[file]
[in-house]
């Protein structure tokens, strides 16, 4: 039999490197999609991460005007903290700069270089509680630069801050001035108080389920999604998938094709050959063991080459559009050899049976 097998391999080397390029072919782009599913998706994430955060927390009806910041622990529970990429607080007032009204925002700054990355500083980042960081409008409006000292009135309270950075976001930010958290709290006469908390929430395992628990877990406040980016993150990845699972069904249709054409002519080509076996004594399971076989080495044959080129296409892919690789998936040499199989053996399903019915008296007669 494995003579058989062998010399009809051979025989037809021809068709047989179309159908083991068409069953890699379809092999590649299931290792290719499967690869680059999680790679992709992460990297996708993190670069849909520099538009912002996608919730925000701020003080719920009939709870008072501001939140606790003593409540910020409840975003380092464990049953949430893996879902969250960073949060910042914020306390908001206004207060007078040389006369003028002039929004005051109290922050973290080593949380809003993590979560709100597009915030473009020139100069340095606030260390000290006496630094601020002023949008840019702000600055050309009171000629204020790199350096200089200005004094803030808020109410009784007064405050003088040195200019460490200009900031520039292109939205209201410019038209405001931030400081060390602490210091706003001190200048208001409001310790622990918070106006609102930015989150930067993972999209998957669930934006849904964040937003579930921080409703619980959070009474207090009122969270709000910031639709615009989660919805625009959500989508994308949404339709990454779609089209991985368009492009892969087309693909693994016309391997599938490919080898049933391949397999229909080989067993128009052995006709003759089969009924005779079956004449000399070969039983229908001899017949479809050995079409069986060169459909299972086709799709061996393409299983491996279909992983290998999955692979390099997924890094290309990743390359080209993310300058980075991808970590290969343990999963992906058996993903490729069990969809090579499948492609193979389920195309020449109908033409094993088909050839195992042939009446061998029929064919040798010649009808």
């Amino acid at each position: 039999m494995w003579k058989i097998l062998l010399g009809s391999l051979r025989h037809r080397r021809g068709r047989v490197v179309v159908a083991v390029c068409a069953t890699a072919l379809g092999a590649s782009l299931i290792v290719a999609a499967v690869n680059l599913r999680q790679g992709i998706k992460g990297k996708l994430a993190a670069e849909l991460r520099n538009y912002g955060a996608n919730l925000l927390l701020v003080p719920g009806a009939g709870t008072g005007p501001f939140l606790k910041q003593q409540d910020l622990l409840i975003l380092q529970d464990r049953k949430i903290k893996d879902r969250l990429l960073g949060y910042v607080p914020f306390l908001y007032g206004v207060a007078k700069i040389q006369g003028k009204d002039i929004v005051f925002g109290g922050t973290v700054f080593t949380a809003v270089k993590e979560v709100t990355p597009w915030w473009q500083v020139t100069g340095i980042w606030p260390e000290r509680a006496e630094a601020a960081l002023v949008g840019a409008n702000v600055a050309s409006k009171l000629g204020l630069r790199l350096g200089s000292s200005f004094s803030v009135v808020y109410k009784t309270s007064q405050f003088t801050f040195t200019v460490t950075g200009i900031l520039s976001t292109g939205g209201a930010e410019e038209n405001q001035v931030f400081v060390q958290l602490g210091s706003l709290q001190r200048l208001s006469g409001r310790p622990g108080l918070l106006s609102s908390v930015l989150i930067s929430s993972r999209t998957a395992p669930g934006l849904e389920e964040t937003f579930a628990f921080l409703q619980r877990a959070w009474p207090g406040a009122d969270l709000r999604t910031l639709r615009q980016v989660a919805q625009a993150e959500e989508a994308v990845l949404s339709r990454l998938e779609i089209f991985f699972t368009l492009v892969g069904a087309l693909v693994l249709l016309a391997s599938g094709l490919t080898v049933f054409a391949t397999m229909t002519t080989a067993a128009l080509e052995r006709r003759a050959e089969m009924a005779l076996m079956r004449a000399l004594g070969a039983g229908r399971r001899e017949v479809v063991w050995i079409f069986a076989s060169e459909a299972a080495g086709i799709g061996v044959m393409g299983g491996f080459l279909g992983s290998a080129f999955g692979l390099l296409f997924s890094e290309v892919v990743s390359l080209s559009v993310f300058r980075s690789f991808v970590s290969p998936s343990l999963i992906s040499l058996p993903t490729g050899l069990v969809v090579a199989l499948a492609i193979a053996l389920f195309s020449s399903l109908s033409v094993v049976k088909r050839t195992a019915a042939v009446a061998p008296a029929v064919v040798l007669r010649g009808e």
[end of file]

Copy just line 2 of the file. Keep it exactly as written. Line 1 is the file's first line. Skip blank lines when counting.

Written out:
């Protein structure tokens, strides 16, 4: 039999490197999609991460005007903290700069270089509680630069801050001035108080389920999604998938094709050959063991080459559009050899049976 097998391999080397390029072919782009599913998706994430955060927390009806910041622990529970990429607080007032009204925002700054990355500083980042960081409008409006000292009135309270950075976001930010958290709290006469908390929430395992628990877990406040980016993150990845699972069904249709054409002519080509076996004594399971076989080495044959080129296409892919690789998936040499199989053996399903019915008296007669 494995003579058989062998010399009809051979025989037809021809068709047989179309159908083991068409069953890699379809092999590649299931290792290719499967690869680059999680790679992709992460990297996708993190670069849909520099538009912002996608919730925000701020003080719920009939709870008072501001939140606790003593409540910020409840975003380092464990049953949430893996879902969250960073949060910042914020306390908001206004207060007078040389006369003028002039929004005051109290922050973290080593949380809003993590979560709100597009915030473009020139100069340095606030260390000290006496630094601020002023949008840019702000600055050309009171000629204020790199350096200089200005004094803030808020109410009784007064405050003088040195200019460490200009900031520039292109939205209201410019038209405001931030400081060390602490210091706003001190200048208001409001310790622990918070106006609102930015989150930067993972999209998957669930934006849904964040937003579930921080409703619980959070009474207090009122969270709000910031639709615009989660919805625009959500989508994308949404339709990454779609089209991985368009492009892969087309693909693994016309391997599938490919080898049933391949397999229909080989067993128009052995006709003759089969009924005779079956004449000399070969039983229908001899017949479809050995079409069986060169459909299972086709799709061996393409299983491996279909992983290998999955692979390099997924890094290309990743390359080209993310300058980075991808970590290969343990999963992906058996993903490729069990969809090579499948492609193979389920195309020449109908033409094993088909050839195992042939009446061998029929064919040798010649009808």